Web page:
On the way up, New Zealand is stopping by

In recent years, New Zealand has certainly been a growing concern on the international wine scene. The sauvignon blancs, of course, and, increasingly, the pinot noirs have been making great headway on world markets. The growth of the industry in general has been simply phenomenal.

Over the last decade, the number of wineries in New Zealand has doubled, the number of hectares under vine has more than tripled (from 7,410 to 25,355 hectares), and the value of exports has been multiplied nearly by ten (from 75.9 million NZ$ to 698.3 million NZ$).

In Canada as elsewhere, the signature sauvignon blanc represents the bulk of the exports, even though pinot noir is getting a lot of superlative reviews. The grapefruit-green-pepper white represented 74.5% of exports in 2007, compared to 62.5% in 2003. Pinots are at 7.7% of exports, compared with 4.6% in 2003 – faster growth, on much smaller volumes. Chardonnays represent merely 5.6% of exports. This is definitely not Australia.

In Canada, the growth is even more phenomenal. Exports of New Zealand wines to this neck of the North have been multiplied by 12 since 1997 (275 000 liters to 3.182 million liters), while the value has grown more than twentyfold, from 1.5 million NZ$ to 33.9 million NZ$.

You can check out the full (and impressive) statistics on the New Zealand Winegrowers’ website.

With such impressive figures, no wonder New Zealand is putting in the efforts to further its reach and keep the growth going. There is even a web site devoted to New Zealand wine events in Canada (as there are for the UK and the US) where you can find out about the series of wine fairs that will roll across Canada over the next couple of weeks: Vancouver on May 6, Calgary on May 8, Ottawa on May 13 and Toronto on May 15. Tickets are 50$, and part of the profits for the Ottawa and Toronto events will go to Frontier College, a national literacy organization (apparently, nothing like that seems to have been done in Calgary or Vancouver).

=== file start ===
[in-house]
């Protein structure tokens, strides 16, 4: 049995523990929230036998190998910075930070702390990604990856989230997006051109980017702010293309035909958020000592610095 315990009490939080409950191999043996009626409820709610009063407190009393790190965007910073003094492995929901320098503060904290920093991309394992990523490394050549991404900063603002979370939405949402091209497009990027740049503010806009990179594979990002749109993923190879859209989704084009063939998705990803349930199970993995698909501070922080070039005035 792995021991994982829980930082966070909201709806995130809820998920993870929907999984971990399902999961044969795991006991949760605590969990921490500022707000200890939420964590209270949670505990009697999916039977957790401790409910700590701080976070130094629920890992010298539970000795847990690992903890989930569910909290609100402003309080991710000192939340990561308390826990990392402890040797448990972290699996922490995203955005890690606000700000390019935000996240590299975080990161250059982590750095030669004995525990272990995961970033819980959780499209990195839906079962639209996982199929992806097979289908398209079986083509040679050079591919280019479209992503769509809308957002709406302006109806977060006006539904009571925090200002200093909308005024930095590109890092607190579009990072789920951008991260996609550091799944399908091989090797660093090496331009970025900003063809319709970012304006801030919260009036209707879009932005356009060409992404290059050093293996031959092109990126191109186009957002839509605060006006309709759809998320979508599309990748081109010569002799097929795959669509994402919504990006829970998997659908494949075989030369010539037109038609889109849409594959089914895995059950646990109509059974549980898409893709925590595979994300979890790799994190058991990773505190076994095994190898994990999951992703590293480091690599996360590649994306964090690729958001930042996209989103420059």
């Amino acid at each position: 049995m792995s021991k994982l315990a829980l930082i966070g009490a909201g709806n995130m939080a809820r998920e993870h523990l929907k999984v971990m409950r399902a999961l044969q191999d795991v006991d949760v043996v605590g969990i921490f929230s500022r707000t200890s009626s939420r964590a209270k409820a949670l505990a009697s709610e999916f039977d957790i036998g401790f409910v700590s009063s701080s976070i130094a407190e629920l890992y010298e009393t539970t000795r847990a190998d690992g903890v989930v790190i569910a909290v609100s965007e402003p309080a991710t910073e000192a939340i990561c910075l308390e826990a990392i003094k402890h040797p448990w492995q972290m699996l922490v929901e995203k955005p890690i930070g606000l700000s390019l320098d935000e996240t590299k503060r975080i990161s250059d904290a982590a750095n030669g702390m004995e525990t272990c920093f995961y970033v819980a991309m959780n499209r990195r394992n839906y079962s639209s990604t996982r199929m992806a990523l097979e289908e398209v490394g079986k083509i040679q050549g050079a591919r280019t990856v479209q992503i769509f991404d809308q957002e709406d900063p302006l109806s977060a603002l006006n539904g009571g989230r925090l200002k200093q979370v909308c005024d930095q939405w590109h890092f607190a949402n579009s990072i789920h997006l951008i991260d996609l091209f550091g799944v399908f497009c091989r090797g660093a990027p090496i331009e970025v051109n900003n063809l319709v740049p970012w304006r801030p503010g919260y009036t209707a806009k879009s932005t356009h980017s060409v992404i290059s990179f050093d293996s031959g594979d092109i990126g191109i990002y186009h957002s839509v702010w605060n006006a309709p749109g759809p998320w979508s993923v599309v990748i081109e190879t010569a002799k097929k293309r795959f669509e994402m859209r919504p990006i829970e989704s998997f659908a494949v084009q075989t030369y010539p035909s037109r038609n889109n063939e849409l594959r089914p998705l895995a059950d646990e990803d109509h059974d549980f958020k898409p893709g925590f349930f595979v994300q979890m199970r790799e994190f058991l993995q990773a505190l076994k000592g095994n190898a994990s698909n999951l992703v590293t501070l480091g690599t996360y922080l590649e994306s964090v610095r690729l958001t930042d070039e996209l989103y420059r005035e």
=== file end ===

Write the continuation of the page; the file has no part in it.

In each town, somewhere between 25 and 30 wineries will be present to showcase their products, many of which are not distributed in Canada yet. A great place for discoveries, both for the public and for the wine trade, who may well find some treasures to distribute in their provincial markets.

The number of small NZ wineries that we yet have to discover around here, well beyond Oyster Bay and Kim Crawford, is certainly something to look forward to. Ever heard of Gibbston Highgate, Akarua, Woollaston, Summerhouse or Konrad? If you check out the New Zealand Wine Growers’ web site, you’ll find listings for hundreds of wineries producing under 200,000 liters per year. A wealth of artisan wines that are yet to be tasted outside the country, and quite a challenge for any export strategy.


The URI to TrackBack this entry is: https://winecase.wordpress.com/2008/05/05/on-the-way-up-new-zealand-is-stopping-by/trackback/

RSS feed for comments on this post.

Leave a Reply

Fill in your details below or click an icon to log in:

WordPress.com Logo

You are commenting using your WordPress.com account. Log Out /  Change )

Twitter picture

You are commenting using your Twitter account. Log Out /  Change )

Facebook photo

You are commenting using your Facebook account. Log Out /  Change )

Connecting to %s

%d bloggers like this: